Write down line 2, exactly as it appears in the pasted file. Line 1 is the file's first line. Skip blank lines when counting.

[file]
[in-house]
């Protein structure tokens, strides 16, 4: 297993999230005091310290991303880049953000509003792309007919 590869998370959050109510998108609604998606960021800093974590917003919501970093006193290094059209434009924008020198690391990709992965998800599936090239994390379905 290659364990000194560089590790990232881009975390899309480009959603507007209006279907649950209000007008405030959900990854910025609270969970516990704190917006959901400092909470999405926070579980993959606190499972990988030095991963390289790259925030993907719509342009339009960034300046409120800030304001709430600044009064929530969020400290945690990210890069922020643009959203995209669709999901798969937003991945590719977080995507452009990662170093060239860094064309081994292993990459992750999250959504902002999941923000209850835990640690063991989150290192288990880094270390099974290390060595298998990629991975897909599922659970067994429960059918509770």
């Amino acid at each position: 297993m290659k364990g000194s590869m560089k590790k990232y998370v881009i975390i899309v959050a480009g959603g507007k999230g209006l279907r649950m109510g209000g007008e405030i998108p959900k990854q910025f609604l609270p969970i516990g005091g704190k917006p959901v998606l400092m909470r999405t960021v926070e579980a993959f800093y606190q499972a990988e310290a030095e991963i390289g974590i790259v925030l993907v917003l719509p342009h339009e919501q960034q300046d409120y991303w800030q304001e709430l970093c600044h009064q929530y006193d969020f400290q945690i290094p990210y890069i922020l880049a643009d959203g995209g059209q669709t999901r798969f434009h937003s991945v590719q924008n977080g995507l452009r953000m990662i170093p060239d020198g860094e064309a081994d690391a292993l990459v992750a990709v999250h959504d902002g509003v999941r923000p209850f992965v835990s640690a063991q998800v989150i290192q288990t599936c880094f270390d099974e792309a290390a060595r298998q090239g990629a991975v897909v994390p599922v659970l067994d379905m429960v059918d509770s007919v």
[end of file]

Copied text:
């Protein structure tokens, strides 16, 4: 297993999230005091310290991303880049953000509003792309007919 590869998370959050109510998108609604998606960021800093974590917003919501970093006193290094059209434009924008020198690391990709992965998800599936090239994390379905 290659364990000194560089590790990232881009975390899309480009959603507007209006279907649950209000007008405030959900990854910025609270969970516990704190917006959901400092909470999405926070579980993959606190499972990988030095991963390289790259925030993907719509342009339009960034300046409120800030304001709430600044009064929530969020400290945690990210890069922020643009959203995209669709999901798969937003991945590719977080995507452009990662170093060239860094064309081994292993990459992750999250959504902002999941923000209850835990640690063991989150290192288990880094270390099974290390060595298998990629991975897909599922659970067994429960059918509770």